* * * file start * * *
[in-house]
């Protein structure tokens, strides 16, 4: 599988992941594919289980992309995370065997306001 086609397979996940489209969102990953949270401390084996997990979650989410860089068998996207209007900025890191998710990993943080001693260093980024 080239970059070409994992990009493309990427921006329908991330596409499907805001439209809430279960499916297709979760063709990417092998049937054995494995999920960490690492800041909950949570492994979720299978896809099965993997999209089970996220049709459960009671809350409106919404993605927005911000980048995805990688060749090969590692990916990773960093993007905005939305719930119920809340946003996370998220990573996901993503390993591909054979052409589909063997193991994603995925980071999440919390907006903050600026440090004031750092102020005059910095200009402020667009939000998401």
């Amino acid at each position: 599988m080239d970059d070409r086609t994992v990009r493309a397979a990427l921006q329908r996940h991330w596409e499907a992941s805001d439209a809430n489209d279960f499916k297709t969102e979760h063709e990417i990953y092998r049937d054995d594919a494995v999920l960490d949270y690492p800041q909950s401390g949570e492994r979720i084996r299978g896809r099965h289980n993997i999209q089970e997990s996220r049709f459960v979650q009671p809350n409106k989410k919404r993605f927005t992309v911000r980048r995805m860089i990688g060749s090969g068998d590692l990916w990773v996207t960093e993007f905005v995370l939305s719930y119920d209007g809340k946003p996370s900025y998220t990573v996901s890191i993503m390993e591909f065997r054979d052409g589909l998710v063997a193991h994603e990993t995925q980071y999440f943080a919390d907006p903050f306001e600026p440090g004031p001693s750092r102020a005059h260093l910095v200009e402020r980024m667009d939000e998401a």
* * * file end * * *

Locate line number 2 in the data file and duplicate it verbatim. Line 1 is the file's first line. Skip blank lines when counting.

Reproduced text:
């Protein structure tokens, strides 16, 4: 599988992941594919289980992309995370065997306001 086609397979996940489209969102990953949270401390084996997990979650989410860089068998996207209007900025890191998710990993943080001693260093980024 080239970059070409994992990009493309990427921006329908991330596409499907805001439209809430279960499916297709979760063709990417092998049937054995494995999920960490690492800041909950949570492994979720299978896809099965993997999209089970996220049709459960009671809350409106919404993605927005911000980048995805990688060749090969590692990916990773960093993007905005939305719930119920809340946003996370998220990573996901993503390993591909054979052409589909063997193991994603995925980071999440919390907006903050600026440090004031750092102020005059910095200009402020667009939000998401």